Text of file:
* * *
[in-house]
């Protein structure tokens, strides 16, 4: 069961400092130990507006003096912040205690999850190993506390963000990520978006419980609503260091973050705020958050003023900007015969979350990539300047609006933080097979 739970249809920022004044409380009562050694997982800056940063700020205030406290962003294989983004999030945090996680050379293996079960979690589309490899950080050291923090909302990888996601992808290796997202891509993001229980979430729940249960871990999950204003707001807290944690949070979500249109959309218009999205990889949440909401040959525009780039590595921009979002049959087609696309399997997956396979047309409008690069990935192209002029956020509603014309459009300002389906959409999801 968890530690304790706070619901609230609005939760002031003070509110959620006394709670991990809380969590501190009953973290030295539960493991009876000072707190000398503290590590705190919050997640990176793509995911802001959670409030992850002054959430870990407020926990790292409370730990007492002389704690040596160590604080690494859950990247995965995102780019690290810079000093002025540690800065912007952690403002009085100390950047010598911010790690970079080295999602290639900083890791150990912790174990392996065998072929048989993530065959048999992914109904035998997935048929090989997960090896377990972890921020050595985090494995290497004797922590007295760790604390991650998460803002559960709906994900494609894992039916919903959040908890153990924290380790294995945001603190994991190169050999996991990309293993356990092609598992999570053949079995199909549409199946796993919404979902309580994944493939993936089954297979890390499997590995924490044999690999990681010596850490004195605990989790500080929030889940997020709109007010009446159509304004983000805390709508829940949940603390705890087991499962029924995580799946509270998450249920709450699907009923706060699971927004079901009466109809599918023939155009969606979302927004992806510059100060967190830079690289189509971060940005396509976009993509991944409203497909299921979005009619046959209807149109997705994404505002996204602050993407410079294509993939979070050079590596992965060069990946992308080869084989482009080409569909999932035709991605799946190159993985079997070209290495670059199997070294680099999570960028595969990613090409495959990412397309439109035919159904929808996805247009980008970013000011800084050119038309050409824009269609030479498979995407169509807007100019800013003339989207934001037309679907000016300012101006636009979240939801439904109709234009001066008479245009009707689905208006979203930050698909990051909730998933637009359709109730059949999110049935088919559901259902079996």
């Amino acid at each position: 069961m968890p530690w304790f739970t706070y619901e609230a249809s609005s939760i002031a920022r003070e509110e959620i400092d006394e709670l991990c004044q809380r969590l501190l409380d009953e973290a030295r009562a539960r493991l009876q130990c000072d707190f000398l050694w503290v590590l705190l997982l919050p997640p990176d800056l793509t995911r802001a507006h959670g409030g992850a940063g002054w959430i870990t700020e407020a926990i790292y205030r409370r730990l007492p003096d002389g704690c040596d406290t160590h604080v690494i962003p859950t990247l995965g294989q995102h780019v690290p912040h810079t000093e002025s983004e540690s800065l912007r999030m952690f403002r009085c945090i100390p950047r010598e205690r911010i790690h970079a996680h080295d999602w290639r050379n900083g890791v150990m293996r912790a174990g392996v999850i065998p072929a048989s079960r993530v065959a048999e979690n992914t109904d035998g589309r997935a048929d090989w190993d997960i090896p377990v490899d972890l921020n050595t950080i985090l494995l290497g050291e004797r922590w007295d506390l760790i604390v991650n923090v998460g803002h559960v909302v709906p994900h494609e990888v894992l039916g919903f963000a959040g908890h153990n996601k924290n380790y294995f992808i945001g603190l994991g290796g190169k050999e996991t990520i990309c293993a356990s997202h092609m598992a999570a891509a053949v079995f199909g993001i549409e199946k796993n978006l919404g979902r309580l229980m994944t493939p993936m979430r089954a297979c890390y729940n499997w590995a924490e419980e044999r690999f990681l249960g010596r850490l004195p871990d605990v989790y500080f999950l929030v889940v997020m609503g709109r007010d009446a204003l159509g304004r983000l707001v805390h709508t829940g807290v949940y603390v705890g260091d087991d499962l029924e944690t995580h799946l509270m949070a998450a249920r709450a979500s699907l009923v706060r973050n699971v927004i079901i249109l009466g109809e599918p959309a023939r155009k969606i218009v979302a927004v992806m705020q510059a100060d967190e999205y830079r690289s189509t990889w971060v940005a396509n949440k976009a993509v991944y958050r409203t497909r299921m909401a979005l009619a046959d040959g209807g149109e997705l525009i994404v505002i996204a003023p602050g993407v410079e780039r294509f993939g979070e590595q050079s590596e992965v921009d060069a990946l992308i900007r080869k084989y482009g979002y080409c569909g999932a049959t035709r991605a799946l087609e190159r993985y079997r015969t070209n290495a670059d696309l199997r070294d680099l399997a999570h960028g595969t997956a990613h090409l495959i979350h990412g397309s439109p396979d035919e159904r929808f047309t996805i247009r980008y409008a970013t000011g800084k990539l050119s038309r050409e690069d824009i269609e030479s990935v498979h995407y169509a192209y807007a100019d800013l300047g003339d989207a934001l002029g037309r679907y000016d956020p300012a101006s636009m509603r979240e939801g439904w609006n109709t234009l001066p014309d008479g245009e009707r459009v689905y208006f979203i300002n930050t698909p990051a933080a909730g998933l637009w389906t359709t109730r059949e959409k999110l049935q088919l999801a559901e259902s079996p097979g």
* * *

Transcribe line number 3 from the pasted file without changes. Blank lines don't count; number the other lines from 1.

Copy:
């Amino acid at each position: 069961m968890p530690w304790f739970t706070y619901e609230a249809s609005s939760i002031a920022r003070e509110e959620i400092d006394e709670l991990c004044q809380r969590l501190l409380d009953e973290a030295r009562a539960r493991l009876q130990c000072d707190f000398l050694w503290v590590l705190l997982l919050p997640p990176d800056l793509t995911r802001a507006h959670g409030g992850a940063g002054w959430i870990t700020e407020a926990i790292y205030r409370r730990l007492p003096d002389g704690c040596d406290t160590h604080v690494i962003p859950t990247l995965g294989q995102h780019v690290p912040h810079t000093e002025s983004e540690s800065l912007r999030m952690f403002r009085c945090i100390p950047r010598e205690r911010i790690h970079a996680h080295d999602w290639r050379n900083g890791v150990m293996r912790a174990g392996v999850i065998p072929a048989s079960r993530v065959a048999e979690n992914t109904d035998g589309r997935a048929d090989w190993d997960i090896p377990v490899d972890l921020n050595t950080i985090l494995l290497g050291e004797r922590w007295d506390l760790i604390v991650n923090v998460g803002h559960v909302v709906p994900h494609e990888v894992l039916g919903f963000a959040g908890h153990n996601k924290n380790y294995f992808i945001g603190l994991g290796g190169k050999e996991t990520i990309c293993a356990s997202h092609m598992a999570a891509a053949v079995f199909g993001i549409e199946k796993n978006l919404g979902r309580l229980m994944t493939p993936m979430r089954a297979c890390y729940n499997w590995a924490e419980e044999r690999f990681l249960g010596r850490l004195p871990d605990v989790y500080f999950l929030v889940v997020m609503g709109r007010d009446a204003l159509g304004r983000l707001v805390h709508t829940g807290v949940y603390v705890g260091d087991d499962l029924e944690t995580h799946l509270m949070a998450a249920r709450a979500s699907l009923v706060r973050n699971v927004i079901i249109l009466g109809e599918p959309a023939r155009k969606i218009v979302a927004v992806m705020q510059a100060d967190e999205y830079r690289s189509t990889w971060v940005a396509n949440k976009a993509v991944y958050r409203t497909r299921m909401a979005l009619a046959d040959g209807g149109e997705l525009i994404v505002i996204a003023p602050g993407v410079e780039r294509f993939g979070e590595q050079s590596e992965v921009d060069a990946l992308i900007r080869k084989y482009g979002y080409c569909g999932a049959t035709r991605a799946l087609e190159r993985y079997r015969t070209n290495a670059d696309l199997r070294d680099l399997a999570h960028g595969t997956a990613h090409l495959i979350h990412g397309s439109p396979d035919e159904r929808f047309t996805i247009r980008y409008a970013t000011g800084k990539l050119s038309r050409e690069d824009i269609e030479s990935v498979h995407y169509a192209y807007a100019d800013l300047g003339d989207a934001l002029g037309r679907y000016d956020p300012a101006s636009m509603r979240e939801g439904w609006n109709t234009l001066p014309d008479g245009e009707r459009v689905y208006f979203i300002n930050t698909p990051a933080a909730g998933l637009w389906t359709t109730r059949e959409k999110l049935q088919l999801a559901e259902s079996p097979g």